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Pápa [ˈpaːpɒ] is a historical town in Veszprém county, Hungary, located close to the northern edge of the Bakony Hills, and noted for its baroque architecture. With its 32,473 inhabitants (2011), it is the cultural, economic and tourism centre of the region.
|• Total||91.47 km2 (35.32 sq mi)|
|• Density||355/km2 (920/sq mi)|
|Time zone||UTC+1 (CET)|
|• Summer (DST)||UTC+2 (CEST)|
|Area code||(+36) 89|
Pápa is one of the centres of the Reformed faith in Transdanubia, as the existence of numerous ecclesiastical heritage sites and museums suggest. Due to the multitude of heritage buildings the centre of the town is now protected.
Pápa has a large historical centre, with renovated old burgher's houses, cafes, and museums, including the Blue-Dyeing Museum (Kékfestő Múzeum), set up in a former factory which produced clothes and other textiles dyed with indigo blue under a unique method.
The town is also noted for its thermal baths, particularly a newly constructed swimming complex, the Esterházy family's palace, its grand Roman Catholic church, and Calvinist secondary school; the town is an important religious centre. It also boasts a large park near the centre of town.
The town has been the main center of trade in the wines of the Somló wine region. Pápa was an administrative regional capital from 1945 to 1983.
Pápa is a historic town first mentioned in records in 1061. It is possible that the town (originally a royal manor) was named after the kindred Pápa. Its importance and development is proved by the fact that in the 14th century the town was given civic privileges and at the beginning of the next century it became a market-town.
The town evolved from the 11 villages that occupied the current territory of the town during the Middle Ages. Large landowning families and various religious orders played an important role in the development of Pápa as a city: the Franciscans settled here in 1475 and the Paulines in 1638.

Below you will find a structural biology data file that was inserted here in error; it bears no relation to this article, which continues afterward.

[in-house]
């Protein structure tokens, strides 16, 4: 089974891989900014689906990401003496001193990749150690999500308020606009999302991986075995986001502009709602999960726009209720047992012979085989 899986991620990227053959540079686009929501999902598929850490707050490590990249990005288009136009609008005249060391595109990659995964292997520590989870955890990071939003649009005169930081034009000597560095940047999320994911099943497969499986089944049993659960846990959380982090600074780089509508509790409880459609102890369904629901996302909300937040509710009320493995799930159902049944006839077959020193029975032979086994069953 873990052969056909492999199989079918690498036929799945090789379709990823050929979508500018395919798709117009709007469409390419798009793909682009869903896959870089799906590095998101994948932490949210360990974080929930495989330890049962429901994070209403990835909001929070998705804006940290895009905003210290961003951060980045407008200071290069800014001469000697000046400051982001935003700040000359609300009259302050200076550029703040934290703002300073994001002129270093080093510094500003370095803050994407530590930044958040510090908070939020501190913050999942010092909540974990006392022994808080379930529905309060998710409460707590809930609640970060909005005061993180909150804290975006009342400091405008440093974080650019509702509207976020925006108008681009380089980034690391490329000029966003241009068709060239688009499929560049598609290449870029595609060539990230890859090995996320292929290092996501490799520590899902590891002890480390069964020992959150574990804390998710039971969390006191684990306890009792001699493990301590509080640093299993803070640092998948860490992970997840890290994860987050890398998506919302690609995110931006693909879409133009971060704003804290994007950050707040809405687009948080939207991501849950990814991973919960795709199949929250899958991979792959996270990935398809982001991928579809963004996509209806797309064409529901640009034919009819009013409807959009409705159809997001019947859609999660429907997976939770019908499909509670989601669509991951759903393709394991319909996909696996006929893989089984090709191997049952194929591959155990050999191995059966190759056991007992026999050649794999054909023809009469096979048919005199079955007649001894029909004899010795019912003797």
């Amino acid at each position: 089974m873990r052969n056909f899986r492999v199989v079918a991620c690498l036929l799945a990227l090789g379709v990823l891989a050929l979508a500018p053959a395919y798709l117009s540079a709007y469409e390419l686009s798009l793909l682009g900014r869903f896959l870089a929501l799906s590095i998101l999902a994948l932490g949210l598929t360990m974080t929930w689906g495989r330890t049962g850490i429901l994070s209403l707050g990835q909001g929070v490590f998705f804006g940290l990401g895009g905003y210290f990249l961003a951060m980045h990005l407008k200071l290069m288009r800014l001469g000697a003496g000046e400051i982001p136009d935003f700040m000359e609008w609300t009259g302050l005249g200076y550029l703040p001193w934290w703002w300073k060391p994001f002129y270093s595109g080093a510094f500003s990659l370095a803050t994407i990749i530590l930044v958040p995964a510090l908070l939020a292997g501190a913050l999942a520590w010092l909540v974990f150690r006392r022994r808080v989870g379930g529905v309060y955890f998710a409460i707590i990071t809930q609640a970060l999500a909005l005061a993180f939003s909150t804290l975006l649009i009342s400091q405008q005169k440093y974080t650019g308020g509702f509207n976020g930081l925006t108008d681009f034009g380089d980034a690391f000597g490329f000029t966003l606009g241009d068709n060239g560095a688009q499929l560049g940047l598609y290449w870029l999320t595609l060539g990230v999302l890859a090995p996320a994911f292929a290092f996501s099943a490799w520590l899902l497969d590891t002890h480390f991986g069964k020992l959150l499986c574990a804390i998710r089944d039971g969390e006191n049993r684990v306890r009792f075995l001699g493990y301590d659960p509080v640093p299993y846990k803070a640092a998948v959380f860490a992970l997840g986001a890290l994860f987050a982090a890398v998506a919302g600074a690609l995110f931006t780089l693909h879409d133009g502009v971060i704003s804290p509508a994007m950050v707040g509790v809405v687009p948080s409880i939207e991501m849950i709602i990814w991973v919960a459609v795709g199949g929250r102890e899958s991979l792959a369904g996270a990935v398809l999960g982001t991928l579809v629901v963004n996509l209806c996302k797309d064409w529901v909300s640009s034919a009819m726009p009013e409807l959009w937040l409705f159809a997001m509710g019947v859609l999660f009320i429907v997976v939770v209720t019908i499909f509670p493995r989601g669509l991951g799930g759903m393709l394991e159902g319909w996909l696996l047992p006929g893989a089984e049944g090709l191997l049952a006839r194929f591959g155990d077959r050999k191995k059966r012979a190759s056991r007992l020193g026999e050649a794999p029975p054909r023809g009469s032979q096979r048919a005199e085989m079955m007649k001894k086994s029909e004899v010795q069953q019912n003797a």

In the late Middle Ages it was the most important centre of Protestantism in Transdanubia. Reform doctrines swept in at the start of the Reformation. The first Hungarian translation of the Catechism of Heidelberg was printed in 1577. Thus, after Sopron and Sárvár, this town became the third most important centre of Protestantism in Transdanubia.
A Reformed Church school operated here as early as in 1531, which was later expanded with a faculty of theology and an academy of law. The castle of Pápa already stood in the 15th century, and in Turkish times it became part of the system of border fortresses.
Construction of the current town centre began in the late 18th century, when it looked surprisingly similar to how it does today, hence its heritage protection status. The castle was converted into a palace, the lake that used to protect the castle from the east was drained, and a monumental church was built on the main square.
Between 1929 and 1945 Pápa was a county town and from 1945 to 1983 a district town. World War II caused immeasurable losses to the city as a whole. The palace and the synagogue were severely damaged, the archives were destroyed.
Jews in PápaEdit
Jews were permitted to settle in 1748, which helped Pápa to grow into a regional trade centre. By the 19th century, Hungary's third most significant Jewish community had gathered and the third largest synagogue was built here in 1846. The anti-Jewish laws of 1938–39 caused great hardship in the community, and from 1940 the young Jewish men were sent to forced labour battalions, at first within Hungary, but later to the Russian front (1942). The Jewish population in Pápa increased from 452 in 1787 to 2645 in 1840 (19.6% of the total population), and 3,550 in 1880 (24.2%). After the beginning of the 20th century, a gradual decline began. There were 3,076 Jews in 1910 (15.3%), 2,991 in 1920, 2,613 in 1941 (11%) and 2,565 in 1944. After the German occupation on March 19, 1944, the Jews were confined in a ghetto on May 24 and from there moved to a concentration camp which was set up in a factory in the town. On July 4 and 5, 2,565 Jews of the city plus 300 from the vicinity were deported to Auschwitz concentration camp from which less than 10% returned. In 1946 there were 470 Jews in the town (2% of the population) and by 1970 the number had fallen to 40. Today, there are no Jews left in Pápa.